- Changing the focus of maintenance materials management from "looking after parts in Stores" to "making sure that the right materials get to the right place at the right time".
- Re-defining spare parts lists as equipment resource documents, making them a powerful maintenance tool.
- Building a preventive maintenance process that ensures equipment is inspected at an appropriate frequency with a minimum of administrative effort.
- Exploring rational options to the use of work orders to minimize costs and delays.
- Selecting and implementing maintenance-management software to serve as a maintenance tool, not just as a cost reporting system.
- Applying basic database rules to ensure that maintenance-management software provides accurate, results-focused reporting.
- Determining the right number of maintenance people needed to achieve reliable plant performance.
- The critical importance of using the right maintenance procedures and achieving this through appropriate training.
- Combating the sense of entitlement that can develop in maintenance departments in established industries and institutions, increasing the resistance to change.
- Simple "system tests" that managers can use to ensure that the correct maintenance processes are being followed.
Don Armstrong, P.Eng. – President, Veleda Services Ltd.
The seminar leader, Don Armstrong, P. Eng has 35 years experience in senior
maintenance-management positions in the Pulp and Paper industry in Canada
and New Zealand, complemented by 10 years consulting, world-wide in many
industries and institutions.
Don Armstrong, is a Professional Engineer whose experience includes direct line responsibility as maintenance manager and supervisor for over 5,000 man-years of safe trades effort in five large pulp and paper mills in Canada and New Zealand complemented by eleven years of consulting in many different industries and institutions, world-wide.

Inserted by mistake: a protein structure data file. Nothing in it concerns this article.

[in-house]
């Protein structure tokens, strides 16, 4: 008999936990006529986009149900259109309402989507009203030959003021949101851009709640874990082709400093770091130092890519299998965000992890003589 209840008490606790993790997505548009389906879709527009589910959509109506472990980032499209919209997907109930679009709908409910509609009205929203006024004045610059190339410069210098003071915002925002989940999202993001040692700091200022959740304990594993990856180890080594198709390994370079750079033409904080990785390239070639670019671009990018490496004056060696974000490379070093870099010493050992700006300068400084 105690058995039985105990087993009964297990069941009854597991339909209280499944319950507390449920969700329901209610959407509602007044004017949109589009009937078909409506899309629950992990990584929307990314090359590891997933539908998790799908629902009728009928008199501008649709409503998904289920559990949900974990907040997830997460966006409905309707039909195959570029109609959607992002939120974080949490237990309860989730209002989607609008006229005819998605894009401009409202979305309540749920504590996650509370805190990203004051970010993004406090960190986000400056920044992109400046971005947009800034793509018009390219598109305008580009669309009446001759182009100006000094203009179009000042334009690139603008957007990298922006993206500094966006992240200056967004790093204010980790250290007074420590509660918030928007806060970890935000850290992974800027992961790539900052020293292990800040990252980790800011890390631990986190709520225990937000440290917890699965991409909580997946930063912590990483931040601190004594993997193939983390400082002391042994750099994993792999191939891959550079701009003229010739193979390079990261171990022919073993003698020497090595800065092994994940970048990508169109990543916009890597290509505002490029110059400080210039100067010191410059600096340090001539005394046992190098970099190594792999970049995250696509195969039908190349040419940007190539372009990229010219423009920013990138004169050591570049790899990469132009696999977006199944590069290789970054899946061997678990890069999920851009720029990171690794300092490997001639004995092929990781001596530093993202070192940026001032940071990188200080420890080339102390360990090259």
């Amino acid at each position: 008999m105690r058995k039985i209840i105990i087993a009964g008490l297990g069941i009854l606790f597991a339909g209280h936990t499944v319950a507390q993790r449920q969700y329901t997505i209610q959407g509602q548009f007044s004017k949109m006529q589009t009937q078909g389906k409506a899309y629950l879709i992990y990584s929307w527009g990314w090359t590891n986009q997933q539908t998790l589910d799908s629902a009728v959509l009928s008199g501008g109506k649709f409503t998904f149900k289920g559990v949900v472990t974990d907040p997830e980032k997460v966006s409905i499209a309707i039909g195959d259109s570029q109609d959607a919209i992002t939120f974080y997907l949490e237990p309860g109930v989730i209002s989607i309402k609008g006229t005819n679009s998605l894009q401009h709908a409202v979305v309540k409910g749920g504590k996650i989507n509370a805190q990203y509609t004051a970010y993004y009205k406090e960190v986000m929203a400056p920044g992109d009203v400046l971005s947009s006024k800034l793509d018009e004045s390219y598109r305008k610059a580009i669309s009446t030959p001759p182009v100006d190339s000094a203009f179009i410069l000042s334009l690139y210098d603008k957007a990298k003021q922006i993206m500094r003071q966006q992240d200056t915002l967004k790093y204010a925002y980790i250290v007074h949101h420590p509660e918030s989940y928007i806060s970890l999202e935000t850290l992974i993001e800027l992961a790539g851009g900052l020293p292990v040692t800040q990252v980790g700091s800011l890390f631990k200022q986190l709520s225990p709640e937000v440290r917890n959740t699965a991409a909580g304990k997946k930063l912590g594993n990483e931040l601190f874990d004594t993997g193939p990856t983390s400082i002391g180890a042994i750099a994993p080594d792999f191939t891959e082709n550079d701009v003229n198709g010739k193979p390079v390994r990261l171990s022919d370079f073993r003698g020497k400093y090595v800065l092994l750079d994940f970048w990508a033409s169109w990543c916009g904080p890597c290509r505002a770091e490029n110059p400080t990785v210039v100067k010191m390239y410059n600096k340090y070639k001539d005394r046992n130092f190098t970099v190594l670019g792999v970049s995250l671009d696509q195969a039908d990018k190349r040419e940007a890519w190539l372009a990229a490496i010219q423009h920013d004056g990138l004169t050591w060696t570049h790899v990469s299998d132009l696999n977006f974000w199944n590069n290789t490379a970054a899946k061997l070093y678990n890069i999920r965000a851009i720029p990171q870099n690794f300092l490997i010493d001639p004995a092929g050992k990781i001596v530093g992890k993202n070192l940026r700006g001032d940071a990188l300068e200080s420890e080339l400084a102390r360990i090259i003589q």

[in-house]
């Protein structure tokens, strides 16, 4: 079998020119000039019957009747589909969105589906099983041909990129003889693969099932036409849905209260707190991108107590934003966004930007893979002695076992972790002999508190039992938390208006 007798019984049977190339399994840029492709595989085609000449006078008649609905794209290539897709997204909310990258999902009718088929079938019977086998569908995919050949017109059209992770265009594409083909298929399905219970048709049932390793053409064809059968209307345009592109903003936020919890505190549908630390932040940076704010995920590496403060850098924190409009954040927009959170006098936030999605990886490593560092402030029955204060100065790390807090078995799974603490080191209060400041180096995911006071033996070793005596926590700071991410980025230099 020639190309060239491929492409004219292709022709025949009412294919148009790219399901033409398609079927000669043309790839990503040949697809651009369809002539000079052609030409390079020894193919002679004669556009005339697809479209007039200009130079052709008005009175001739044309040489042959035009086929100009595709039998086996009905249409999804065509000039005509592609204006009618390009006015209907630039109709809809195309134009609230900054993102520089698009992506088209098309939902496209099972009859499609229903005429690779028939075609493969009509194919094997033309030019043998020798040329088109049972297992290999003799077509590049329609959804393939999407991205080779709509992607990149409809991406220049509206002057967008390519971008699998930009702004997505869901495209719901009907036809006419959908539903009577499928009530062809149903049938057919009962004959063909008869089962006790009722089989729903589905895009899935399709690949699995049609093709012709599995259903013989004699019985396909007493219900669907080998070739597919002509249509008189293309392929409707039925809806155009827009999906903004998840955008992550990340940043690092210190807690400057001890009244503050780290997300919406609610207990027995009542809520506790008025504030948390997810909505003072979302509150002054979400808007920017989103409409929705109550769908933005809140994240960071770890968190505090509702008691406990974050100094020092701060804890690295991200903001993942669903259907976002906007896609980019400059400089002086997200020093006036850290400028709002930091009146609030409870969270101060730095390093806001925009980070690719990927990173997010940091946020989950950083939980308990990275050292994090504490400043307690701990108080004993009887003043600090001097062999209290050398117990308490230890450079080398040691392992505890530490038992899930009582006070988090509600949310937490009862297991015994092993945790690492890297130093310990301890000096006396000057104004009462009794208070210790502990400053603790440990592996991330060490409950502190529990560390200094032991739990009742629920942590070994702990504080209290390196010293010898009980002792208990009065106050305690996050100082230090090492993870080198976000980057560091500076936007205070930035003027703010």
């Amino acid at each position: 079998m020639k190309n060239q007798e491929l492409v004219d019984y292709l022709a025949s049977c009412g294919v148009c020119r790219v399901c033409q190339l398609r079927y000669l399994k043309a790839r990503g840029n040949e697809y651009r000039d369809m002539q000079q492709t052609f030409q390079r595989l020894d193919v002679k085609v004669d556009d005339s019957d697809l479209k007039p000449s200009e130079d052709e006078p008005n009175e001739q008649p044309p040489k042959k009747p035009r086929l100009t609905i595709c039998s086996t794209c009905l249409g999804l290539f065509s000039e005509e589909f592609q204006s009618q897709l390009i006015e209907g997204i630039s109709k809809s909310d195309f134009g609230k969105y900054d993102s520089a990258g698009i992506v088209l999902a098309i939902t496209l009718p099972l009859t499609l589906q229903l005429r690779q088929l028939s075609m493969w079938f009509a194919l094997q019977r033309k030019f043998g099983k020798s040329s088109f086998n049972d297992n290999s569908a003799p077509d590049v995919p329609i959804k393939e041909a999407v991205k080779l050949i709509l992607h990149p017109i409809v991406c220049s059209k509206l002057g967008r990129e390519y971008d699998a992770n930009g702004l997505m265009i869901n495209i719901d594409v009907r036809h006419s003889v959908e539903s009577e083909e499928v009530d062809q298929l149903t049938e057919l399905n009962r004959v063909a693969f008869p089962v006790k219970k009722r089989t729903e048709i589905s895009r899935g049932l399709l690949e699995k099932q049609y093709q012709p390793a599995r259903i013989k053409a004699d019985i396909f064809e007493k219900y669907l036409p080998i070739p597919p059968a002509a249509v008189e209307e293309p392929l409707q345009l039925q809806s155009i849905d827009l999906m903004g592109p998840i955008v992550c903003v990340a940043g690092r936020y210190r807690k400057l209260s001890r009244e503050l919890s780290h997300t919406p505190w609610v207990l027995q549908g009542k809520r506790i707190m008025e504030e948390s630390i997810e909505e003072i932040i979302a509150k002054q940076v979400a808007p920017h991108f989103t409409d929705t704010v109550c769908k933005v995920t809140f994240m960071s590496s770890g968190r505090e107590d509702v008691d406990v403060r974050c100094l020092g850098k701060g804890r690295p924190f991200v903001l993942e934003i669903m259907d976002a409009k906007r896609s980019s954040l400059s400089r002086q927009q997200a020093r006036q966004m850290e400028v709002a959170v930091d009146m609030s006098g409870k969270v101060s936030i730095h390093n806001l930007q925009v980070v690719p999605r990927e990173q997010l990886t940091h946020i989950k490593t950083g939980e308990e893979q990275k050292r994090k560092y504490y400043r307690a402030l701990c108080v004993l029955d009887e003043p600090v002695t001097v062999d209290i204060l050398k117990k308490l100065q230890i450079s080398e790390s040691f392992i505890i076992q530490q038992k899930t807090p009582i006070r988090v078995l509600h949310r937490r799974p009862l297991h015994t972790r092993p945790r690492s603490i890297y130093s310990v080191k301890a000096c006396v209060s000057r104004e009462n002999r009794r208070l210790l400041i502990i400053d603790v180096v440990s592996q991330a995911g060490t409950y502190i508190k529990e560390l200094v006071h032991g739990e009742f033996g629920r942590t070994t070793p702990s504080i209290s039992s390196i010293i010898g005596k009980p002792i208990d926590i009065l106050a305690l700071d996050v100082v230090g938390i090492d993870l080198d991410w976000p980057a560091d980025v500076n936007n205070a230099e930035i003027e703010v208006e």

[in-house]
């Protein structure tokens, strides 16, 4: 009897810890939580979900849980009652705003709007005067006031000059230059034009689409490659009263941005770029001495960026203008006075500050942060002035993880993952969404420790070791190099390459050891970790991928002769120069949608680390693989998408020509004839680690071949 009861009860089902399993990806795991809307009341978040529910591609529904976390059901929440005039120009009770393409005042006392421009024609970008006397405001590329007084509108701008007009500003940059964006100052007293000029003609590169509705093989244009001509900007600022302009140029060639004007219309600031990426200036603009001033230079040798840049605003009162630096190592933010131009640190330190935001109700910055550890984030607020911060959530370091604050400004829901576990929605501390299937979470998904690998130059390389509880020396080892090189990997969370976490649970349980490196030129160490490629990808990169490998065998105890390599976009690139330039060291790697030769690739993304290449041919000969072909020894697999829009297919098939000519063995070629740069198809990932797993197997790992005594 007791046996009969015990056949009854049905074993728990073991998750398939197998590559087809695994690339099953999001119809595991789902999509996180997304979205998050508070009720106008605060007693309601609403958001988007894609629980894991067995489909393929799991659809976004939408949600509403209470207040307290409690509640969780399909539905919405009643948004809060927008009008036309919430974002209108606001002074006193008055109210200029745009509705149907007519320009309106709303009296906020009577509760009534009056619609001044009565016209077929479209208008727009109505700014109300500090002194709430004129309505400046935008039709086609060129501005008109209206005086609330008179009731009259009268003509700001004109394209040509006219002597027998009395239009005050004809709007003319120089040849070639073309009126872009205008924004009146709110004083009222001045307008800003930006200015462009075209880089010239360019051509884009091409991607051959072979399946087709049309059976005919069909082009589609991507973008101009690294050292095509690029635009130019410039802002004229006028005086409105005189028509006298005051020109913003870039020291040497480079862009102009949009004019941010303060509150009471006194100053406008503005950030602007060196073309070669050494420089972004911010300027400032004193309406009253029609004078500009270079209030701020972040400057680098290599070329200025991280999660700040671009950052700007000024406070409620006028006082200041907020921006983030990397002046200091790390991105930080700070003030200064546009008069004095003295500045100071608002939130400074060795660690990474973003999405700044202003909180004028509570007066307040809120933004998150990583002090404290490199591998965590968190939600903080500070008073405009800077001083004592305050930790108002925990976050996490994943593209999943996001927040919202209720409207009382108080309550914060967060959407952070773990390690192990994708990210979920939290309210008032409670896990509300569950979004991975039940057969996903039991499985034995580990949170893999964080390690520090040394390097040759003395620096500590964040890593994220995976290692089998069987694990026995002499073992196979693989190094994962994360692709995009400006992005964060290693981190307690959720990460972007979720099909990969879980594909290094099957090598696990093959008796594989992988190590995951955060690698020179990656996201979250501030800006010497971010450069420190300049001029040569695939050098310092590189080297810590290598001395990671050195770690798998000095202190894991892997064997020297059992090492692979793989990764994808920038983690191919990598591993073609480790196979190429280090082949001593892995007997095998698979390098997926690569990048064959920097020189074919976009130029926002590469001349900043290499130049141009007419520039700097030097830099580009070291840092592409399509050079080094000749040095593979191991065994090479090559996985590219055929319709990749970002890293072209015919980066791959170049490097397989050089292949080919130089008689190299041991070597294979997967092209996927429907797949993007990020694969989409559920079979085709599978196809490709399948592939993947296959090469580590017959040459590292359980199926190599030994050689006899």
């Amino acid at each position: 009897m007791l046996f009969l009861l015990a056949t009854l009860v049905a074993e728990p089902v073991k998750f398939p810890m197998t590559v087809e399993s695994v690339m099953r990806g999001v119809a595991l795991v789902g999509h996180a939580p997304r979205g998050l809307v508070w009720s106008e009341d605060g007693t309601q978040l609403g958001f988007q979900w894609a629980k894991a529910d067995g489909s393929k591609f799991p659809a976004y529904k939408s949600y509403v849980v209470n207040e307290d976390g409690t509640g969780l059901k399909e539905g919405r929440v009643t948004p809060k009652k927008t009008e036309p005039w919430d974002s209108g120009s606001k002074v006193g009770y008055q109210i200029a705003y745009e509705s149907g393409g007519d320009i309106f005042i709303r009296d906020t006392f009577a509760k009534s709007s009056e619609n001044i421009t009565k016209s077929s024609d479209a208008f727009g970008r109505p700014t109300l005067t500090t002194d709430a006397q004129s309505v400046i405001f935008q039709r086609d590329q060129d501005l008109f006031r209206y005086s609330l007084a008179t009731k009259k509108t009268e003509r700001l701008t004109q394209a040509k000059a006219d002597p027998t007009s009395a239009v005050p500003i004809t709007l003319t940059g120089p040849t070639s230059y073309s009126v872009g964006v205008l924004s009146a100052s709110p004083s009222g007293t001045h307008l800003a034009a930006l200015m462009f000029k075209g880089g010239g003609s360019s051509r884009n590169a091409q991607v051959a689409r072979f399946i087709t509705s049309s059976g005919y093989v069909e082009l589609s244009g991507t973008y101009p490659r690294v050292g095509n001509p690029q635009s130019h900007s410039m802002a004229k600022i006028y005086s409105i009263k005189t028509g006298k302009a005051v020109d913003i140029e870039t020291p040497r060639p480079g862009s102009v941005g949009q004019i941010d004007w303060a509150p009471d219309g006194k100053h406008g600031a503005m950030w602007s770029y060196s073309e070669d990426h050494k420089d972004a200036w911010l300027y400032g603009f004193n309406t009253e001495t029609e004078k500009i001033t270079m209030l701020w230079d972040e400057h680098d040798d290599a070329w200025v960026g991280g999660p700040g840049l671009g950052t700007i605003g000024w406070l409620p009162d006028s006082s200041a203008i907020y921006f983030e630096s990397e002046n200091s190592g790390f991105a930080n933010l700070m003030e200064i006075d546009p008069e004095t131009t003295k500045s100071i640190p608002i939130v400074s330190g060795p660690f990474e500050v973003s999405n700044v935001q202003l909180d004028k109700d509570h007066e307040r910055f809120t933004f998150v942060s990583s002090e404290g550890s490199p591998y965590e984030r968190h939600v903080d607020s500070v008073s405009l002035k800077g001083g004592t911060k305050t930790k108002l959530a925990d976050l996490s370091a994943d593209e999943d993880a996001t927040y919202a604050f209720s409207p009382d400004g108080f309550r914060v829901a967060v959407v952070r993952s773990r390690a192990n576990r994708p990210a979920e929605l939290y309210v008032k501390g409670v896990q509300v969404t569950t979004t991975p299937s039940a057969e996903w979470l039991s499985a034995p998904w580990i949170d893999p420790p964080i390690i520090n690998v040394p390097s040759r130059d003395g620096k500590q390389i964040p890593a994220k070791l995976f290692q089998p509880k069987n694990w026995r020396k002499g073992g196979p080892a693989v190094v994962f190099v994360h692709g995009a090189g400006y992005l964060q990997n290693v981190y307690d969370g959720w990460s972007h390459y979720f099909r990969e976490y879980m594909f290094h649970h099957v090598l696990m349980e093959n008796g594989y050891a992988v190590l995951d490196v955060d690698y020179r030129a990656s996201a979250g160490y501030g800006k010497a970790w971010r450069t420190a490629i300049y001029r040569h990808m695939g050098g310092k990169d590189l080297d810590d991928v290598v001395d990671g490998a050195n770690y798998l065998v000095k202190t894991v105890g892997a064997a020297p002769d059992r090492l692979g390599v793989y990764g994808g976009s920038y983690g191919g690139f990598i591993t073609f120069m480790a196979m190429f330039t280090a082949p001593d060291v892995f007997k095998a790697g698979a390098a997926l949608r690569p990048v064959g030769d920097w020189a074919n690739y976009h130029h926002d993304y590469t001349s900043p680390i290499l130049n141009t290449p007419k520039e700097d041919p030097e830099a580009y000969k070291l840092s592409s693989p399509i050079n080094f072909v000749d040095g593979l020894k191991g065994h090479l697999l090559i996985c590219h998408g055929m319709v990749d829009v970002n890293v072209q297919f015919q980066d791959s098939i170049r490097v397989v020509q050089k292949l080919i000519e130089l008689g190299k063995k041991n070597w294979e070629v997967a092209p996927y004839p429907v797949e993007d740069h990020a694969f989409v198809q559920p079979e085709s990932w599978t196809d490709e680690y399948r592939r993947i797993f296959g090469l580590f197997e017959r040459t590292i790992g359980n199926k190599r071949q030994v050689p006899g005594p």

He has managed maintenance departments with up to 700 employees and annual budgets of up to CAN$100 million.
In addition to successfully eliminating restrictive practices, improving safety performance and substantially reducing downtime, he has introduced and documented new planning and scheduling processes, prepared standards for maintenance and set up teams to successfully share best maintenance practices across multiple operations. He was actively involved in plant safety programmes and there were no serious accidents in his departments.
Other initiatives include mill surveys to assess the level of preservation of mill assets, maintenance computer system selection and implementation and the development of a unique process for measuring maintenance performance against a world-class standard.
He is the author of IDCON Inc's textbooks and training programmes on Maintenance Planning and Scheduling and Maintenance Storeroom Management. The books can be viewed and purchased from IDCON's web site (click here)
Don has a 1st class honours degree in Mechanical Engineering and a Business Administration Diploma, both from the University of Canterbury in New Zealand.